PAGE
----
Rand Paul's Man in Iowa
WHY YOU SHOULD CARE
Iowa may not decide who wins the Republican presidential primary, but it will certainly shape the field.
By Emily Cadei
The Iowa presidential caucuses are a rather unconventional affair, an hours-long voting process in the darkest depths of the Midwestern winter. The results carry outsize influence, especially when you consider that Iowa delivers only six electoral votes, and that, over the past 40 years, only three nonincumbents who won caucuses went on to be president. Perhaps that makes Rand Paul, just-announced Republican candidate, a good horse to bet on. With his libertarian stance on social issues and effort to appeal to nontraditional GOP voting blocs, Paul is a bit quirky himself.
So is his man in Iowa, Steve Grubbs. The Davenport-based political operative has a penchant for signing onto the campaigns of unusual Republicans, from Steve Forbes, in 2000, to Herman Cain (the Godfather’s Pizza mogul) in 2012. The last time he scored a caucus win for his candidate was 1996, for Bob Dole, who went on to win the nomination … and then become a spokesperson for Viagra.
But Grubbs, 50, is a well-known and well-liked figure in the Iowa GOP — the Iowa Republican, an influential political blog, described Paul’s hiring of Grubbs last July as “a big get” — and while he might not win the caucuses for Paul, he’ll open the doors to the Republican establishment there. That’s something Paul desperately needs: The latest polling in Iowa has him placing second, trailing Wisconsin Gov. Scott Walker in a crowded field. To make it to the top, Paul will have to rally the activist base that loves his father, a libertarian icon, while making those establishment inroads.
OZY caught up with Grubbs by phone last month, as Grubbs was heading home from Dubuque. We spoke about the groundwork he’s trying to lay for a likely Paul presidential run. An edited version of our conversation is below.
You’ve worked for a lot of idiosyncratic politicians over the course of your career. How do you decide whose campaign to sign onto?
First of all, somebody has to want you. If they don’t want me, that part is an issue [laughs]. Generally, over the years, I’ve had good opportunities. Each time it came down to different factors. Tommy Thompson, he was a personal friend of mine. Steve Forbes was someone I admired in business. Bob Dole was through my dad’s influence — he taught [junior high school] in Kansas [where Dole was a senator] before he taught in Iowa. Herman Cain was a candidate that I thought could grow the Republican party and match up well with Barack Obama in a general election. So the short of it is, I have to be comfortable with their positions and views, and then after that, it comes down to different factors.
What about Paul appealed to you?
He’s not Bill Clinton, he’s not Joe Biden. Rand Paul is the thoughtful candidate, and he’s a little bit more like Steve Forbes in that way. I like that about him — he’s very substantive. And when he speaks, people appreciate it.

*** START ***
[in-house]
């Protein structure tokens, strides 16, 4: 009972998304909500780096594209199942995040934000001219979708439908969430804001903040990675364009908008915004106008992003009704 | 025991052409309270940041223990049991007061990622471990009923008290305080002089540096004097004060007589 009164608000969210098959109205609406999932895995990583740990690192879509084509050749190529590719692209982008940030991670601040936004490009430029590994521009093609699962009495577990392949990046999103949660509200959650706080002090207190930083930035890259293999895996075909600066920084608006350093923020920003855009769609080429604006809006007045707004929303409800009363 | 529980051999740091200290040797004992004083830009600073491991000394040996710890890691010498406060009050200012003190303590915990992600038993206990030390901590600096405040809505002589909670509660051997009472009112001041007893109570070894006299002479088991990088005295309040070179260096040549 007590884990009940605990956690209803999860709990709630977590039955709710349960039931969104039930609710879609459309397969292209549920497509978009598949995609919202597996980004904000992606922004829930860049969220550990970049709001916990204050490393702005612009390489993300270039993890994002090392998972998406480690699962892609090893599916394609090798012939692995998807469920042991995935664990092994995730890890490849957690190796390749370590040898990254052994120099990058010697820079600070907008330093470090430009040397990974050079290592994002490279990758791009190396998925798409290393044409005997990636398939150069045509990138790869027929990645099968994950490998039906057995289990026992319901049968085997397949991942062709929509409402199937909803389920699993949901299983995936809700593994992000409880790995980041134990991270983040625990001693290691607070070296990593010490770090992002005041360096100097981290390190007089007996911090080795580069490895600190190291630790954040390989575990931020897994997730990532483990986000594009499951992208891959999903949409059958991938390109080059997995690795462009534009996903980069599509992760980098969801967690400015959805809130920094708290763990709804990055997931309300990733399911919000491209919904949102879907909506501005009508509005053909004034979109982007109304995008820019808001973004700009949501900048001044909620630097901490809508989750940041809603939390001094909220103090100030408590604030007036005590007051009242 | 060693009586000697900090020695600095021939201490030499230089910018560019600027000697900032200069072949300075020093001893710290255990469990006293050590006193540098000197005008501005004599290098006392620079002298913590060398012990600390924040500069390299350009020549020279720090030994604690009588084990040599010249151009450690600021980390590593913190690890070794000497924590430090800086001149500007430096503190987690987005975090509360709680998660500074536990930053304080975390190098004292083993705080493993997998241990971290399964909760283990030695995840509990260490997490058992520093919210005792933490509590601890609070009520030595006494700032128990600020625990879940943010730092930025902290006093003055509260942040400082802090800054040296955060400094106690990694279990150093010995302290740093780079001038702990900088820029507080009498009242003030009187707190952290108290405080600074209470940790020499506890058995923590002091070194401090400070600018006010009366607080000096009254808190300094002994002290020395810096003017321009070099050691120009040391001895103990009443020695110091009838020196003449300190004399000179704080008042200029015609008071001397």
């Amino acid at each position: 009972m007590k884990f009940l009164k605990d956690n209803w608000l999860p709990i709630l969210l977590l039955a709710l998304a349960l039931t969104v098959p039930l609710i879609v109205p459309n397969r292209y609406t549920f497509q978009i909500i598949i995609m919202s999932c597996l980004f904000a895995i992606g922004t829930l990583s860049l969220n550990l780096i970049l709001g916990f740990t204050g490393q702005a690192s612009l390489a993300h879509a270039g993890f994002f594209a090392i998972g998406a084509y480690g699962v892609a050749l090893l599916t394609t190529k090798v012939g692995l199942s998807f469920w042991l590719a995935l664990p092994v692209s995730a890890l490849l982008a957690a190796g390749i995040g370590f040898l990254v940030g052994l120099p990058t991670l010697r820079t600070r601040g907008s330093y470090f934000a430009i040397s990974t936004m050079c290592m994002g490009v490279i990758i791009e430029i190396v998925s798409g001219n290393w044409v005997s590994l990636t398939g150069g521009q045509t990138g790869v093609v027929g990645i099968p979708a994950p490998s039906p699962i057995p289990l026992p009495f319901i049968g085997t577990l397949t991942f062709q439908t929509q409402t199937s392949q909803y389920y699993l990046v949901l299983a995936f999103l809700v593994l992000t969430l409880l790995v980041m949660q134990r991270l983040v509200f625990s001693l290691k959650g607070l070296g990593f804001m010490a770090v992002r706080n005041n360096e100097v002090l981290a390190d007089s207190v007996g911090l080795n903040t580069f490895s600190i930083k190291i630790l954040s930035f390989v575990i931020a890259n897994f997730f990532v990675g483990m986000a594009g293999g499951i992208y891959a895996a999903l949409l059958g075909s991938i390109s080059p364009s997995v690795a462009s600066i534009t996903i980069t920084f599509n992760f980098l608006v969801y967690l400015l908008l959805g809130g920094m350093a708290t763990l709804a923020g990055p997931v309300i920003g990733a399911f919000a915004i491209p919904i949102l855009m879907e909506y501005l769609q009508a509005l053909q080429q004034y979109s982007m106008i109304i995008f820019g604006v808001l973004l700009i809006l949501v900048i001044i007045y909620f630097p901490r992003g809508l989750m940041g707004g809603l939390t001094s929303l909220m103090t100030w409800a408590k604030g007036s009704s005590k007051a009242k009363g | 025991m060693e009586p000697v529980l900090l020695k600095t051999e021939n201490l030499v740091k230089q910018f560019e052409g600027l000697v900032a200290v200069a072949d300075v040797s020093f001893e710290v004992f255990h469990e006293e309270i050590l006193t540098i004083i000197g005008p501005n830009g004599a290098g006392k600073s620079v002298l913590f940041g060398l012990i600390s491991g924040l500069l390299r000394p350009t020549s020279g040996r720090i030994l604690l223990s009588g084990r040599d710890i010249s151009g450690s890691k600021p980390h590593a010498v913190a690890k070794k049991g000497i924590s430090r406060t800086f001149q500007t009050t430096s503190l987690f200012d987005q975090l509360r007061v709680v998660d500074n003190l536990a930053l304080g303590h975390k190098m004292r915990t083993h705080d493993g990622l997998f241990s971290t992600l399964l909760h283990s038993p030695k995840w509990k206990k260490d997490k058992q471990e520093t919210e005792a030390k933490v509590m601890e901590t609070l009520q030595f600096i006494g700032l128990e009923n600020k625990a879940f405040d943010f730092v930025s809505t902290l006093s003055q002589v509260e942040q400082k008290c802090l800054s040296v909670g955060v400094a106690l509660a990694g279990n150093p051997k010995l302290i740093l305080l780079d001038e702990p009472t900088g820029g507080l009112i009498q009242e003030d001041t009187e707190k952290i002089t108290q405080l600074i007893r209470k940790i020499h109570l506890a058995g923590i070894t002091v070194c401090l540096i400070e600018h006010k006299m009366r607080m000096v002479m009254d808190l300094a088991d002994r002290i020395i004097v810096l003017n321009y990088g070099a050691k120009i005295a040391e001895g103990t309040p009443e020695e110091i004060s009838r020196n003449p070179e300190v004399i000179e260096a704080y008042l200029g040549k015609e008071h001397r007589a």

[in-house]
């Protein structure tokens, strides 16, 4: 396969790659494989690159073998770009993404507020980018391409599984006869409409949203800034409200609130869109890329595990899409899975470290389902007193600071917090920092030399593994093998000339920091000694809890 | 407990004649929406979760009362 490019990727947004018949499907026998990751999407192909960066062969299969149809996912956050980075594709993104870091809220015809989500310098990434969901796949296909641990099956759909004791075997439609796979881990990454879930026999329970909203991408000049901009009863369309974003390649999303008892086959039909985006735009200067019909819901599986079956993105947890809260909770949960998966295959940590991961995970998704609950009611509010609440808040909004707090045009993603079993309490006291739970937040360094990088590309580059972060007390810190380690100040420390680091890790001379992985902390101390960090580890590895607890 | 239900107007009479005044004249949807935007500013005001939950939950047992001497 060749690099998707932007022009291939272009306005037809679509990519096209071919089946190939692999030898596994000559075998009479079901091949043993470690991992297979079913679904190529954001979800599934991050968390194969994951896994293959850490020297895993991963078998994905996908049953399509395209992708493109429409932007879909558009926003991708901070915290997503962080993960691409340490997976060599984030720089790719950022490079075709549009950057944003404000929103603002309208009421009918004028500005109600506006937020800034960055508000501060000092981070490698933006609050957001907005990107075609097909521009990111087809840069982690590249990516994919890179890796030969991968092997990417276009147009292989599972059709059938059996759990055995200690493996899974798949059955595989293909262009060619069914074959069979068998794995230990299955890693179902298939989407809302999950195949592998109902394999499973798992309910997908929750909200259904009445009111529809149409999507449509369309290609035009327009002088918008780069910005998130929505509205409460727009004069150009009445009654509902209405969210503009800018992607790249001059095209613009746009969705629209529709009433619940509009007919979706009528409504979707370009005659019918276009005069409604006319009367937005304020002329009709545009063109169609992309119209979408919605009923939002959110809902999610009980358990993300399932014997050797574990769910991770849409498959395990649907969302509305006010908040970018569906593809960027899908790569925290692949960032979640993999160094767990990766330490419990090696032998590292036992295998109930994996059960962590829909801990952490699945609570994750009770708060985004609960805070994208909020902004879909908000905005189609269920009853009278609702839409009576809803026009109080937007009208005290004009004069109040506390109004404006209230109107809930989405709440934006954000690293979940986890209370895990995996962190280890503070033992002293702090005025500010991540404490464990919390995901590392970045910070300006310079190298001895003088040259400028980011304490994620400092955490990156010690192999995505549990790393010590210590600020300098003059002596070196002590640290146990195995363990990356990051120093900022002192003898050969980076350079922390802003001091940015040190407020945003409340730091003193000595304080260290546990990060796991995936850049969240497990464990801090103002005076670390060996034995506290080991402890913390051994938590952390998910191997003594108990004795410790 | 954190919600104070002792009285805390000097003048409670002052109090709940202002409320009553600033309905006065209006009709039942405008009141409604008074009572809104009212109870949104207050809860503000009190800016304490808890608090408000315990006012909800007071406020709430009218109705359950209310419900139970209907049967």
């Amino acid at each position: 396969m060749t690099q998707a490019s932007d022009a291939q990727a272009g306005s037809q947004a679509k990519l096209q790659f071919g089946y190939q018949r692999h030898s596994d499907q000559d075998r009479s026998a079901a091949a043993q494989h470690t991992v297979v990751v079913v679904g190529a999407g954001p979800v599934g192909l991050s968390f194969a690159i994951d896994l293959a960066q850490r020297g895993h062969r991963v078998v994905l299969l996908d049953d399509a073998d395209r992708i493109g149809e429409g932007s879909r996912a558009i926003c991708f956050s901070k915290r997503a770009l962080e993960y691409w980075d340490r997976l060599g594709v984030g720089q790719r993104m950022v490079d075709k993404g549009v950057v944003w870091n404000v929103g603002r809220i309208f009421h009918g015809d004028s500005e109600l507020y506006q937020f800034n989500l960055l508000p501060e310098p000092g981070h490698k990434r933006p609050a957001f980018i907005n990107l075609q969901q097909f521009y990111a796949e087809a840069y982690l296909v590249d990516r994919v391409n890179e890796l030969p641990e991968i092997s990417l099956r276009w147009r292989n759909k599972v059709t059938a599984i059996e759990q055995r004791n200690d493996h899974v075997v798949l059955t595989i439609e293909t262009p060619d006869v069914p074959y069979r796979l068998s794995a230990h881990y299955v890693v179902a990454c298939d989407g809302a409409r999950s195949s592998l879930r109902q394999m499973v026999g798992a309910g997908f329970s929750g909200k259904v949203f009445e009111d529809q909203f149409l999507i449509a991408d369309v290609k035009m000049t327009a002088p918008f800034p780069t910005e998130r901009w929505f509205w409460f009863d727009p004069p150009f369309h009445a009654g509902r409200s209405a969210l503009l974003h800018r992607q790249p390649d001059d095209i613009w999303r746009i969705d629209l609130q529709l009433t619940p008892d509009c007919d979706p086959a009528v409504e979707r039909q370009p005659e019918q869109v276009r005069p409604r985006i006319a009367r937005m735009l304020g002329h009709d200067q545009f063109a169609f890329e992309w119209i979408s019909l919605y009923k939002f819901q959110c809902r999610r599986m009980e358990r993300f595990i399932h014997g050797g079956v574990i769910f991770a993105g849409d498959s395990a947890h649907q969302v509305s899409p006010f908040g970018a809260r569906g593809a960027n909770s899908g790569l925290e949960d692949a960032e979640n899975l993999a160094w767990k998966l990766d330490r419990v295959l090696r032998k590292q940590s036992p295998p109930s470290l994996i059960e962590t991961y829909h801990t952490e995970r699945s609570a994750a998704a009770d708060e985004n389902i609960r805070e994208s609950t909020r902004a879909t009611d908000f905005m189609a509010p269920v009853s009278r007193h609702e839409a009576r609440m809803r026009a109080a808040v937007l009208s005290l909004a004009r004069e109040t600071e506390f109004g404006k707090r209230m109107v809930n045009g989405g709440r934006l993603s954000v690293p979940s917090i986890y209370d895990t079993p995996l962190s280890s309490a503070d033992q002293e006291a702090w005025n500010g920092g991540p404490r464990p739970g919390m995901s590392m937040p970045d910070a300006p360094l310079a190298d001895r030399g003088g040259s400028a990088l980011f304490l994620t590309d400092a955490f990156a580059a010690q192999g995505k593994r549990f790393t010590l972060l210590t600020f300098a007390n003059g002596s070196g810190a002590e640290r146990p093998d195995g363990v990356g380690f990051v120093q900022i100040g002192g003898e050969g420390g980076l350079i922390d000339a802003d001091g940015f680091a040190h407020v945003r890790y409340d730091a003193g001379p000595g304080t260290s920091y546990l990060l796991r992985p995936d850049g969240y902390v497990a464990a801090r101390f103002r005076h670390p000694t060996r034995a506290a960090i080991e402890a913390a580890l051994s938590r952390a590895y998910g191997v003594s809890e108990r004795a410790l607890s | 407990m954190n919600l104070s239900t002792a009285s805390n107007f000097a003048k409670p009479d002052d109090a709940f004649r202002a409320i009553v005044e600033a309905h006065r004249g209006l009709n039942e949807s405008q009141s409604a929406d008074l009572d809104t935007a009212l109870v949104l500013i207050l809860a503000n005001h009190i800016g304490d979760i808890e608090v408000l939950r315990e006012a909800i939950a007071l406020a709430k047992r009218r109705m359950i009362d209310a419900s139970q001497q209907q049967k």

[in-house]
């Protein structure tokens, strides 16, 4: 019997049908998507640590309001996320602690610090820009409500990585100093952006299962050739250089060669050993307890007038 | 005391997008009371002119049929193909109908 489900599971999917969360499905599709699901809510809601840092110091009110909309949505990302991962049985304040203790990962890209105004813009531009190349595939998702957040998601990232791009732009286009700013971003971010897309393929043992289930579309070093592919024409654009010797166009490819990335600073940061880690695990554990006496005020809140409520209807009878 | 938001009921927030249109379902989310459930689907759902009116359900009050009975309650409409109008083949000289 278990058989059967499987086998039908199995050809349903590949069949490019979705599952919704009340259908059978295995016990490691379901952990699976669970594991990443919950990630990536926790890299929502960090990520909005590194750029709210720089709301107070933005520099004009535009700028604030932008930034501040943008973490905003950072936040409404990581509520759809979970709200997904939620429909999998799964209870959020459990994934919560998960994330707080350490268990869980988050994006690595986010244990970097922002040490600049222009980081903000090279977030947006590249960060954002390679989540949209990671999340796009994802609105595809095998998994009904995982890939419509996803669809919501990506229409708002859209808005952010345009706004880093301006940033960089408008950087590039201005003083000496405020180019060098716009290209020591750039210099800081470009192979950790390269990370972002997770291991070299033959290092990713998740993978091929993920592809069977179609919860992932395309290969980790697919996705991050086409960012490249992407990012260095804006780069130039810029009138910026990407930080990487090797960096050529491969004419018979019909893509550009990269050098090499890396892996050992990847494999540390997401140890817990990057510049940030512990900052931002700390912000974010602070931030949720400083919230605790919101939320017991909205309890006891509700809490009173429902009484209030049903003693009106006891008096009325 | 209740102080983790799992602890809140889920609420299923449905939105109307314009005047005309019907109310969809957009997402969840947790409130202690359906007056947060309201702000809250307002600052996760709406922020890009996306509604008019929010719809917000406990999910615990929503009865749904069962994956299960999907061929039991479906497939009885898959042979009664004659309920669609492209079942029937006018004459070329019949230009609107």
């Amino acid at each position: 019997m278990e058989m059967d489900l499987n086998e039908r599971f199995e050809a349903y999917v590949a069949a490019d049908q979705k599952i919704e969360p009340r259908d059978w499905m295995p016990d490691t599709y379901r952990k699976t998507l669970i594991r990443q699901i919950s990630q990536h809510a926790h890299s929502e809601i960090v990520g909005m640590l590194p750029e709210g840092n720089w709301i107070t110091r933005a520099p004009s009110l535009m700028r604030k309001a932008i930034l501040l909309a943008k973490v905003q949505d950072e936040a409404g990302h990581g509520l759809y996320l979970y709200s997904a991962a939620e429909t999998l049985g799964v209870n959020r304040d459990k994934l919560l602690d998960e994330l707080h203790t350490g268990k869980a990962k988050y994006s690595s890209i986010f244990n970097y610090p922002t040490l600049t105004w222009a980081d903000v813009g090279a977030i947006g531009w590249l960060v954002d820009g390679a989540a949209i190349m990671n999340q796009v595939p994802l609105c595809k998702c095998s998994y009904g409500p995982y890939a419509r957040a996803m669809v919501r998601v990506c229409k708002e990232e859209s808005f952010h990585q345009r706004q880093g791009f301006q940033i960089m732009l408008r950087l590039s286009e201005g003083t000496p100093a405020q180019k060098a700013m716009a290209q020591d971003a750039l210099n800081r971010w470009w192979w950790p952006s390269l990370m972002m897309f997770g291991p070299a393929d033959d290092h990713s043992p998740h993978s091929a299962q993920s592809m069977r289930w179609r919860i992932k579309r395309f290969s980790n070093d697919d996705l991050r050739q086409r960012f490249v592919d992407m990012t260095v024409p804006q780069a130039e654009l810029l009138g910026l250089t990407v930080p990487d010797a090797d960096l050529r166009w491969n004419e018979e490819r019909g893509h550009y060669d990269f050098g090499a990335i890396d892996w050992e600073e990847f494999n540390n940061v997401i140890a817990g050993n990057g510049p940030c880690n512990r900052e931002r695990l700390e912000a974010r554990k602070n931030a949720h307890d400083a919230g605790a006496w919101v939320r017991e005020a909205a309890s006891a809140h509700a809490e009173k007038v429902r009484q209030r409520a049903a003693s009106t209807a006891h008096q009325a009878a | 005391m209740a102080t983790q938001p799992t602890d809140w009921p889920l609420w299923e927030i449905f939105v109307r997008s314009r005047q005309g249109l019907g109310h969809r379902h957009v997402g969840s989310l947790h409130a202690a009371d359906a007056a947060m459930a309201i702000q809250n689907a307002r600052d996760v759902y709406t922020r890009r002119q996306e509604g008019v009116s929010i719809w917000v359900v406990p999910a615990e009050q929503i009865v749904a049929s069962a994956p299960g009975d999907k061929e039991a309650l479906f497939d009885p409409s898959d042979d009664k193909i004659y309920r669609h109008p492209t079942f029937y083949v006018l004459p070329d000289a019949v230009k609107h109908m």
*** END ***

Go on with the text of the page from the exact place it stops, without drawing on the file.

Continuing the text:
How do you build the kind of coalition Paul needs — activists and establishment voters alike — in Iowa, where a large pool of Republican candidates are competing for a small number of hard-core GOP voters?
Politics is the art of the possible. There’s certainly people out there, if given 10 candidates, they would not pick Rand Paul. I just left Dubuque, where I met with a group of potential Rand Paul supporters. The one-on-one builds the ground game. In Iowa, you have the air war and you have the ground war. The air war is your radio, your television, maybe your mail and social media. And then your ground game is traveling like I did tonight, talking individually and in small groups.
Any favorite memories of your time campaigning in Iowa?
I was campaigning for the U.S. Senate [Grubbs lost in the GOP primary, in 1996] and my staff called this little radio station in Mount Pleasant, Iowa, and said I’d be stopping by and could they do an interview with me. We had my driver pull up, and they were waiting for me; they were very excited. The reporter got her little notebook out and looked at me and said, “So, you’re running for president.” I replied, “No, I’m running for the U.S. Senate.” And she said, “Well, you’re Steve Forbes, aren’t you?”
Steve Forbes was getting into his first presidential campaign, of 1996. The rest of the interview went sort of downhill from there.
Based on your campaigning over the years, what are the biggest lessons you’ve learned about winning in Iowa?
Rule No. 1: Take the long view. John McCain taught everybody in 2007 and 2008, when you think you’re dead in the water, you’re not. Rick Santorum [who won the 2012 Iowa caucus] taught us the same lesson.
Rule No. 2: Conserve your resources. It’s a marathon, not a sprint. You’ve got to have enough juice in the tank to get you to the end.
Rule No. 3: Live to fight another day. As Ronald Reagan and George H.W. Bush and John McCain and Mitt Romney found out, it may not always happen on your first try, but live to fight another day. Don’t burn your bridges.